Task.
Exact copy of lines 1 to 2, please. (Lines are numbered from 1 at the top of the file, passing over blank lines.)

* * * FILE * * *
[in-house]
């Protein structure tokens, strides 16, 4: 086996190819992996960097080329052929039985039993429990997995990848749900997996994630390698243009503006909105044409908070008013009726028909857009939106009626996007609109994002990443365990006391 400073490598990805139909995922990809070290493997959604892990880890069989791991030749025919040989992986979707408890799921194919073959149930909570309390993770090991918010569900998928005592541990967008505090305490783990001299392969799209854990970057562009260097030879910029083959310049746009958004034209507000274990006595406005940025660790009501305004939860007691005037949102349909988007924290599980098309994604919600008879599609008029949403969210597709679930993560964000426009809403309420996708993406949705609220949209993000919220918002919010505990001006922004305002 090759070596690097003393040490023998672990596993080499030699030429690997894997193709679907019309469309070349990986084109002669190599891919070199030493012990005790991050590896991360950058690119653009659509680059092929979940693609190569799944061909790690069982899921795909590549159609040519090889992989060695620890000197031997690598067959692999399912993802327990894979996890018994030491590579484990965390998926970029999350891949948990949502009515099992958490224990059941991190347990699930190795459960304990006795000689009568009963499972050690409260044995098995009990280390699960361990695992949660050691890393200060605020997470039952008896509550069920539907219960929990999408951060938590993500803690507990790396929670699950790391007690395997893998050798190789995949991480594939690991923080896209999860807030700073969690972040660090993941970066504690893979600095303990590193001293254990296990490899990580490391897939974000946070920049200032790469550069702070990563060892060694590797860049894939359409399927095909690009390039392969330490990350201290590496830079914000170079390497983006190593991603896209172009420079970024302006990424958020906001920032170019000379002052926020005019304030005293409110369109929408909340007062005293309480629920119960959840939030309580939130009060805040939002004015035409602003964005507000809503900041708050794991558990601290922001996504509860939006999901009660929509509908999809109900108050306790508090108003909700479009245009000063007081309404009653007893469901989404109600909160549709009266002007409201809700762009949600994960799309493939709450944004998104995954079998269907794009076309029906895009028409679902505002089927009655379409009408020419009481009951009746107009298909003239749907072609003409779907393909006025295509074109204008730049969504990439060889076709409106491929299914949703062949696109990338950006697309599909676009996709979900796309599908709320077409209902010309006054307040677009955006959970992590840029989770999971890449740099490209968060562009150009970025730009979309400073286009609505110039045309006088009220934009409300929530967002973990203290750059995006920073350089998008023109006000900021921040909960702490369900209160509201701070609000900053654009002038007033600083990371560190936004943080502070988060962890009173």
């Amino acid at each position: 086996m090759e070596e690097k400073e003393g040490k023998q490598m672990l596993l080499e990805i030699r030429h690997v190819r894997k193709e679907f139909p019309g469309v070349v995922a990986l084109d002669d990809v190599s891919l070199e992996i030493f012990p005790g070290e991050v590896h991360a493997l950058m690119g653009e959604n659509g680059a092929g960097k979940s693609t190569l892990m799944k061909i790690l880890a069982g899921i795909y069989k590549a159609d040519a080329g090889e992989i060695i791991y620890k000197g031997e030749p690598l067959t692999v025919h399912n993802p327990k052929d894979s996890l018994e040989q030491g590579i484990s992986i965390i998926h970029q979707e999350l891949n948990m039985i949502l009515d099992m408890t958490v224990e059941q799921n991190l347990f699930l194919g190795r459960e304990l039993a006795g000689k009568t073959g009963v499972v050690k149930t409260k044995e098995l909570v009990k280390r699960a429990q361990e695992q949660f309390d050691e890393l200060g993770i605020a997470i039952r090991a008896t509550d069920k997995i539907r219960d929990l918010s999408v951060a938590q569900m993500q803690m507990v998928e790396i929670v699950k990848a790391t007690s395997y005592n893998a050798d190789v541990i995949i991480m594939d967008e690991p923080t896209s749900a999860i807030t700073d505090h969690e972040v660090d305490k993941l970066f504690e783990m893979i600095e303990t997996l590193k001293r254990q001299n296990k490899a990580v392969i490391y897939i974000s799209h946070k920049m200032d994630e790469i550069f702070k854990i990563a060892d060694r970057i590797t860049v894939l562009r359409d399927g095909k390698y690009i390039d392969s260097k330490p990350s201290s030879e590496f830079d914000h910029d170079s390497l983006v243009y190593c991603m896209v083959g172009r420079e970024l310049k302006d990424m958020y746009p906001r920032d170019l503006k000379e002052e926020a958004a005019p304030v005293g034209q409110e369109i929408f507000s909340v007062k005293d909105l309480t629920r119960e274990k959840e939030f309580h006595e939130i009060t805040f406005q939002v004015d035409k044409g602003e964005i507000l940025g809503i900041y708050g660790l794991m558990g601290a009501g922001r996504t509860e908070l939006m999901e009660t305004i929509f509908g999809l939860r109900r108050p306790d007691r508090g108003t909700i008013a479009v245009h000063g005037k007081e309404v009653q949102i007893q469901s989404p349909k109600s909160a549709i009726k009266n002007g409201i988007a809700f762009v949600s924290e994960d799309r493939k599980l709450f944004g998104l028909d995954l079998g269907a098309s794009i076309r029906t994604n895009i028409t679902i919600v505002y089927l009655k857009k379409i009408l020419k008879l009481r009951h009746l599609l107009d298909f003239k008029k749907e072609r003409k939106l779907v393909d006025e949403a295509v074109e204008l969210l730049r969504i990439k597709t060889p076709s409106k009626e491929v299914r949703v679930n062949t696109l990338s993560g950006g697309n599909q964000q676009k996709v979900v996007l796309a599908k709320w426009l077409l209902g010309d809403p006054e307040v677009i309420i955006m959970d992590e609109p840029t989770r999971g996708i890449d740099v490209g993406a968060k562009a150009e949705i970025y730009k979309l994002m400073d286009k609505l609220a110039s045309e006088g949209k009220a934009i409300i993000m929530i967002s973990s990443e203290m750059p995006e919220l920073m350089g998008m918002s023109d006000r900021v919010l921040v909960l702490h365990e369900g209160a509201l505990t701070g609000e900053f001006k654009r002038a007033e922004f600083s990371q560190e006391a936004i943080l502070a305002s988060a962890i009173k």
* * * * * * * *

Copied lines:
[in-house]
């Protein structure tokens, strides 16, 4: 086996190819992996960097080329052929039985039993429990997995990848749900997996994630390698243009503006909105044409908070008013009726028909857009939106009626996007609109994002990443365990006391 400073490598990805139909995922990809070290493997959604892990880890069989791991030749025919040989992986979707408890799921194919073959149930909570309390993770090991918010569900998928005592541990967008505090305490783990001299392969799209854990970057562009260097030879910029083959310049746009958004034209507000274990006595406005940025660790009501305004939860007691005037949102349909988007924290599980098309994604919600008879599609008029949403969210597709679930993560964000426009809403309420996708993406949705609220949209993000919220918002919010505990001006922004305002 090759070596690097003393040490023998672990596993080499030699030429690997894997193709679907019309469309070349990986084109002669190599891919070199030493012990005790991050590896991360950058690119653009659509680059092929979940693609190569799944061909790690069982899921795909590549159609040519090889992989060695620890000197031997690598067959692999399912993802327990894979996890018994030491590579484990965390998926970029999350891949948990949502009515099992958490224990059941991190347990699930190795459960304990006795000689009568009963499972050690409260044995098995009990280390699960361990695992949660050691890393200060605020997470039952008896509550069920539907219960929990999408951060938590993500803690507990790396929670699950790391007690395997893998050798190789995949991480594939690991923080896209999860807030700073969690972040660090993941970066504690893979600095303990590193001293254990296990490899990580490391897939974000946070920049200032790469550069702070990563060892060694590797860049894939359409399927095909690009390039392969330490990350201290590496830079914000170079390497983006190593991603896209172009420079970024302006990424958020906001920032170019000379002052926020005019304030005293409110369109929408909340007062005293309480629920119960959840939030309580939130009060805040939002004015035409602003964005507000809503900041708050794991558990601290922001996504509860939006999901009660929509509908999809109900108050306790508090108003909700479009245009000063007081309404009653007893469901989404109600909160549709009266002007409201809700762009949600994960799309493939709450944004998104995954079998269907794009076309029906895009028409679902505002089927009655379409009408020419009481009951009746107009298909003239749907072609003409779907393909006025295509074109204008730049969504990439060889076709409106491929299914949703062949696109990338950006697309599909676009996709979900796309599908709320077409209902010309006054307040677009955006959970992590840029989770999971890449740099490209968060562009150009970025730009979309400073286009609505110039045309006088009220934009409300929530967002973990203290750059995006920073350089998008023109006000900021921040909960702490369900209160509201701070609000900053654009002038007033600083990371560190936004943080502070988060962890009173």